On a whim I tried a pair of Campfire Audio foam tips and…holy shit! This completely balanced out the FR. The excess treble energy was tamed, leaving the high end with a gorgeous sparkle that doesn’t overshadow the mids. The bass is still more sub-bass focused than mid-bass focused, but the lower mids have been brought up so there is more body in the mids too. The lack of mid-bass contributes to an incredible sense of clarity and the treble gives a wonderful sense of air.

    This may sound crazy, but with these tips the ie600 sounds like a DD Andromeda. I can pinpoint each musician in space and hone in on small details just like with the Andromeda. The high end sparkle is also reminiscent of the original Andromeda, and the sound is smooth and fast.

    I also got an original pair of Campfire Vegas and these now feel like complementary IEMs—Vega has more of a mid-bass focus and while not as clear seems to be more resolving. Vega has grit while ie600 is clean. Vega is perfect for Grateful Dead in 1972, ie600 perfect for Grateful Dead in 1990.

    I just ordered two more sets of these tips.
     
    Last edited: Mar 2, 2023
  18. wormcycle

    wormcycle Friend

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    I could not find the TWS thread so here it is: TWS JLab GO Air - "perfection" for now $23 on Amazon, I got it for $14 a year ago.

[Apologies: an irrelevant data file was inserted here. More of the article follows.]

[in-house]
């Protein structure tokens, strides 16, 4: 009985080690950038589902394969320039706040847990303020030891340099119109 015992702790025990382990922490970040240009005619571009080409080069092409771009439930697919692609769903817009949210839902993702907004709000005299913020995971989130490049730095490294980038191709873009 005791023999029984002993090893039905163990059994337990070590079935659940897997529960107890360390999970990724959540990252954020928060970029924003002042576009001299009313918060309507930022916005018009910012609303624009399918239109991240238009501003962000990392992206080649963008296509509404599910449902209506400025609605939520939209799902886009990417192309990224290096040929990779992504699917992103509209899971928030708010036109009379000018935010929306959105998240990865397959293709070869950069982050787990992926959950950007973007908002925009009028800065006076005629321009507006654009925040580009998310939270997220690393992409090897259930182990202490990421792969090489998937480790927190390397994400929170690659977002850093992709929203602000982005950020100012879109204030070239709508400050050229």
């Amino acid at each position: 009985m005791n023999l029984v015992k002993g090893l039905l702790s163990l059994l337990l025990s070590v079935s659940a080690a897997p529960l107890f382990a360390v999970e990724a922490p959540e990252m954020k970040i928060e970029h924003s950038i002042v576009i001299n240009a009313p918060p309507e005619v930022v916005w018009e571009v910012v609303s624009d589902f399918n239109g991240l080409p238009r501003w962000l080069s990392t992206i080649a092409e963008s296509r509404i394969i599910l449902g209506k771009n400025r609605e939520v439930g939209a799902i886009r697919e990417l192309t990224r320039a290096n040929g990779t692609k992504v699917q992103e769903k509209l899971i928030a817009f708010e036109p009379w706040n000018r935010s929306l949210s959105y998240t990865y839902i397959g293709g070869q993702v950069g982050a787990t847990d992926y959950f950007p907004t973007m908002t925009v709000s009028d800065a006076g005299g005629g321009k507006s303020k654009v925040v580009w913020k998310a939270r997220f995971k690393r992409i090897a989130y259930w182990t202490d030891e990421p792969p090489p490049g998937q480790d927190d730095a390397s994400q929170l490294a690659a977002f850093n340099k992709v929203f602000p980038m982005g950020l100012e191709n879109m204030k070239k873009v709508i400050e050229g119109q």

I lost my earFun, found since then, and I was looking for cheap TWS to take on the bike, listen to podcast while BBQing etc. No I was not thinking about sound quality, and I was prepared for all kind of problems. For what I wanted them they are perfect
    1. BT connectivity is instant, never fails to connect and never drops. The distance is app 10 meters
    2. Speech clarity is very good
    3. Receiving and ending calls with one tap is reliable and , unlike for example Samsung buds, is impossible to get it wrong
    4. Fit and comfort for me is perfect. I feel them in my ear that's it. Can wear them for hours and no matter if I shake my head , lay down whatever I cannot drop them.
    5. Now the best part: maybe because they are so small but they are completely impervious to wind. I was riding bike close to 20 m/h into 10 m/h headwind and I could hear a podcast in my right ear with the same clarity as if I was on a sofa.
    6. The box is small with attached USB but as a power bank pretty efficient. I honestly do not know how long they last but enough for what I need. 4 hours I think was max I used them and it was 60% left.
    If you want to make calls or listen to podcast during any kind of physical activity I can recommend them 100%. That is a very enthusiastic review but for the purpose JLab GO Air is exactly what I needed.
     

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    Last edited: Mar 4, 2023
  19. Claud

    Claud Living the ORFAS dream

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    I have several of the IEMs you mention. You should try the CA Supermoon.
     
  20. Merrick

    Merrick A lidless ear

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    Out of my price range, unfortunately. Gotta wait for the trickle down tech.